E is for—Enemy
It took me almost the whole of A Book of Tongues to decide that I was, in fact, going to bring Tezcatlipoca (the Smoking Mirror, Mexica Trickster god of magic) on board as Ixchel's not-exactly-opposite number, but once I did, things fell into place with surprising ease. One thing I've learned to trust about my process is that just as things always change alchemically while making their way from here to there, what we originally think are mistakes are sometimes plot twists in disguise. So when I realized—as a reviewer recently kindly pointed out—that I'd initially mistaken the Mayan goddess Ixchel (goddess of the moon, of the rainbow, of childbirth) for the Mayan goddess Ixtab (She of the Rope, Mother of Hanged Men), what occurred to me as a way to “fix” this assumption was the idea of Ixchel having “eaten” Ixtab (along with a bunch of other Mexica and Mayan goddesses), consuming her essence vampirically, the way living hexes do with other hexes. With that in mind, it turns out that “The Enemy”—or T-Cat, as I call him—is already acknowledged by Mexica mythology to be four gods in one: Xipe Totec (god of corn, of new growth, Our Lord the Flayed One), Quetzalcoatl (the Feathered Serpent or God Who Dies), Tezcatlipoca (as she wrote) and Huitzilopochtli (god of royalty, of lightning, of war)...and by the end of A Rope of Thorns, we'd seen all these aspects represented except one. So Chess Pargeter, having completed his Xipe Totec cycle with a self-sacrifice so huge it brings an entire town back to life, enters A Tree of Bones as a man divided: His soul is stuck downstairs in the Underworld, while his body struts around being occupied by Tezcatlipoca-as-Huitzilopochtli, blue skin, Red Weed underpants, lightning-snake whip and all. So the Enemy becomes the real enemy, one more wild card added to the deck, both on and off the battlefield; untrustworthy by nature, but always interesting. Just the way a Trickster should be.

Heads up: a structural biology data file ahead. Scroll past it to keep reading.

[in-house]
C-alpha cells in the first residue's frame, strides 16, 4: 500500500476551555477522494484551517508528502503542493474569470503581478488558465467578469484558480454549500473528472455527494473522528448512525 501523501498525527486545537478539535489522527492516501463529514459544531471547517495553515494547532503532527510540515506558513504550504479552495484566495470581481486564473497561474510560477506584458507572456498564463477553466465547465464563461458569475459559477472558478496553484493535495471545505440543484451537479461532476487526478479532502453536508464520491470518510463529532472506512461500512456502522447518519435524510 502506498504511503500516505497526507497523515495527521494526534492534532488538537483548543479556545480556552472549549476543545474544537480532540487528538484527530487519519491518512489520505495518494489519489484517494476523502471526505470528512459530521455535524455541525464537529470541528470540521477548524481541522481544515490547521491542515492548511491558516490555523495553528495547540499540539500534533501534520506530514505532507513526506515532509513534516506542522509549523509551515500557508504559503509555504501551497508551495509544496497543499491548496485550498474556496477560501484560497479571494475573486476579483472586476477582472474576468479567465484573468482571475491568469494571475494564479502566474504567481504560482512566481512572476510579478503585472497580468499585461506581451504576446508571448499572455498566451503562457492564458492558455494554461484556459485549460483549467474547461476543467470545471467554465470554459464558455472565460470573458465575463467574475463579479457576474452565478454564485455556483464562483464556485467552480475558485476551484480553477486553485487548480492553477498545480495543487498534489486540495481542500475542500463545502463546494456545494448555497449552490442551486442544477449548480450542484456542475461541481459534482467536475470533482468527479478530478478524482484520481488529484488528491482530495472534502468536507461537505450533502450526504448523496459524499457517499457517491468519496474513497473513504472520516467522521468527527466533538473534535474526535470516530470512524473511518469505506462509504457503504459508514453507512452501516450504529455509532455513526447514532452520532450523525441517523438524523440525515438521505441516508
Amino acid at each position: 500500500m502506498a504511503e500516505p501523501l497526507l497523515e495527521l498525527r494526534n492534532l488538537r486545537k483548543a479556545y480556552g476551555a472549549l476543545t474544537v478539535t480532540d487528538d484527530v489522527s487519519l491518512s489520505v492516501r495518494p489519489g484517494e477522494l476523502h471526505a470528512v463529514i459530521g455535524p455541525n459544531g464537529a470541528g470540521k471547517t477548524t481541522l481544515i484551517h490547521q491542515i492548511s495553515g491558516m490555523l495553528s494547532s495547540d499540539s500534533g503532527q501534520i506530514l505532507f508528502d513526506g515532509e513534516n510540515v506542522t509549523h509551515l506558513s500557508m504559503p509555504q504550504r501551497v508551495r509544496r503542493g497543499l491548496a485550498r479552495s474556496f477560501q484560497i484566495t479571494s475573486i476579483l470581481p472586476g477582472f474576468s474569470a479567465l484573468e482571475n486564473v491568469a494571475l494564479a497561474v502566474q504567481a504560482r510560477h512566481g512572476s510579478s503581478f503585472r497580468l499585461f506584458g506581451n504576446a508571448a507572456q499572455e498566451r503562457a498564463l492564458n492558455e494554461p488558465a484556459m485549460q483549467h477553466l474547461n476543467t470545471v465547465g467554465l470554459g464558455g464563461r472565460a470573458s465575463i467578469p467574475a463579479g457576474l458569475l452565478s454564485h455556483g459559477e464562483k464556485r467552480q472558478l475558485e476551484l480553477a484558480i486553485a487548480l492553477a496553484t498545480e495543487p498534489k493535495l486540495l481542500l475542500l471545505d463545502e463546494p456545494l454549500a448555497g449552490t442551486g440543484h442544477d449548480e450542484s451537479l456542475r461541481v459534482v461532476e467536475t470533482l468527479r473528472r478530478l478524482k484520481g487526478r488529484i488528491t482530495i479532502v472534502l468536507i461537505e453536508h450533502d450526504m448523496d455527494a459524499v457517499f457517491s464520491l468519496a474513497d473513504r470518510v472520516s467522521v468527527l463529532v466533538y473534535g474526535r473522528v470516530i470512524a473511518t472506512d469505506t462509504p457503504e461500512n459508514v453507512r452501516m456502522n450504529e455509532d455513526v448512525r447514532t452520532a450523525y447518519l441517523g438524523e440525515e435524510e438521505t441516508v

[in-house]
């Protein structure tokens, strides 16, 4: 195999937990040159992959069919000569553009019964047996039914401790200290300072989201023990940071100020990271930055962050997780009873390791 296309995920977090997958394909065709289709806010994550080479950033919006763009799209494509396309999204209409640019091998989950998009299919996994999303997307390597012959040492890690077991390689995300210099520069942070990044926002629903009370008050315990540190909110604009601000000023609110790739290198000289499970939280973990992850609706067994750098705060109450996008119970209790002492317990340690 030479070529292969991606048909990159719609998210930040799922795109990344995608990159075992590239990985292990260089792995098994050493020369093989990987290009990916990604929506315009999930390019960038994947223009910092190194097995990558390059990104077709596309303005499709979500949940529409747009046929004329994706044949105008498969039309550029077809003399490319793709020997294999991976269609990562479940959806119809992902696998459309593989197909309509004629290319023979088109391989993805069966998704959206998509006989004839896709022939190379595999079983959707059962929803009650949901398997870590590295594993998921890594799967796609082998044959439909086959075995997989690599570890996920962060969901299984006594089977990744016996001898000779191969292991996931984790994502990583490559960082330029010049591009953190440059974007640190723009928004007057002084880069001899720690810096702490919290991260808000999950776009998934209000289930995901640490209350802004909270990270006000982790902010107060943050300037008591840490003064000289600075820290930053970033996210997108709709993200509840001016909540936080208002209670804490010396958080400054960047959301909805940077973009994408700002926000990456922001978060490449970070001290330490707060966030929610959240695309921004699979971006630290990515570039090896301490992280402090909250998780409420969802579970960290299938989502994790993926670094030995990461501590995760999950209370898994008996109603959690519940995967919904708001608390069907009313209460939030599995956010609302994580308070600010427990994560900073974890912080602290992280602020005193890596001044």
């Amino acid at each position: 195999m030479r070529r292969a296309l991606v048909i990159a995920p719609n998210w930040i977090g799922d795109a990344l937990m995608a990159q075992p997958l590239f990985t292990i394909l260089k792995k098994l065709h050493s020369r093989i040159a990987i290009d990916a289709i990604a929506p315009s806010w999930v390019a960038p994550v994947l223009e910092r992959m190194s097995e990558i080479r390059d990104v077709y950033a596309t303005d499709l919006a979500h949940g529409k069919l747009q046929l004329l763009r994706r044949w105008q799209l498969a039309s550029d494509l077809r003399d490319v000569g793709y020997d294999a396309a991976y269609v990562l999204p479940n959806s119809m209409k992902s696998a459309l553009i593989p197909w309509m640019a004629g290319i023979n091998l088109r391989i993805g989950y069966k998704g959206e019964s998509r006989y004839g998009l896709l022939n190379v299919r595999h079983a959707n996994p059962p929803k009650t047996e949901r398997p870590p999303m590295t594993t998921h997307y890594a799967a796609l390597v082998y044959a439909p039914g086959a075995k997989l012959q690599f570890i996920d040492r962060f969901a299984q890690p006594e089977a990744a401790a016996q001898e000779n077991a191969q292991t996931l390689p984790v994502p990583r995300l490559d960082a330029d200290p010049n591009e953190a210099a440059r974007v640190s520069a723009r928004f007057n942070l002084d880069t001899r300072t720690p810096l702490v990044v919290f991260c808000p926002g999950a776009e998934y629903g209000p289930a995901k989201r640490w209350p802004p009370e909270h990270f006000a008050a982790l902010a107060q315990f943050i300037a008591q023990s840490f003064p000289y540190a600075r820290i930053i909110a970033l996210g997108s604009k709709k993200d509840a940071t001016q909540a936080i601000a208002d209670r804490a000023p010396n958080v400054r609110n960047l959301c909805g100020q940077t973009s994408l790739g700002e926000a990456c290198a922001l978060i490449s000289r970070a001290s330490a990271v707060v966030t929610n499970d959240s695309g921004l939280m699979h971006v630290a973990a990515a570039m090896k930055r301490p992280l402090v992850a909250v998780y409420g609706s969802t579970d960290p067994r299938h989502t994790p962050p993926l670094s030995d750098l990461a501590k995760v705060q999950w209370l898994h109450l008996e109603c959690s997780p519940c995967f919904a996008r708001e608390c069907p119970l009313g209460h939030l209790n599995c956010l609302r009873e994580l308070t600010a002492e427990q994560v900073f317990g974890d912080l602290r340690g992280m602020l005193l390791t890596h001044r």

F is for—Faith
Like a lot of people not raised with any sort of religion, I find Fundamentalist Christianity both fascinating and slightly scary. But seeing how I'd already had Nazarene preacher-turned-Sheriff Mesach Love rampaging 'cross the landscape as a secondary villain in A Rope, I felt it was high time for someone of similar philosophical leanings to be developed as a character who was complicated and human yet essentially positive. This, then, is why Mesach's widow Sophronia Love starts A Tree having already assumed the position of Bewelcome township's unofficial Joan of Arc; by showing how her compassion, sense of responsibility, and rectitude counterbalance the ruthlessness of ostensible “good guy” Allan Pinkerton, we retroactively get some idea not only what kind of man Love must once have been and why the Bewelcomites followed them out here in the first place, but why faith and devotion were such driving forces in settling the West generally. In the Hexslinger-'verse, of course, faith—a powerful, deliberate commitment to something “higher”—can be used both to actively neutralize hexation or (if the faith itself allows this, as with Grandma's Diné traditions) support and enhance its effects; the parallels between the commitment of true faith, and the commitment of the binding Hex City Oath, are completely deliberate, eventually playing out for Sophy in an intensely personal and shocking way...
Tomorrow: G and H!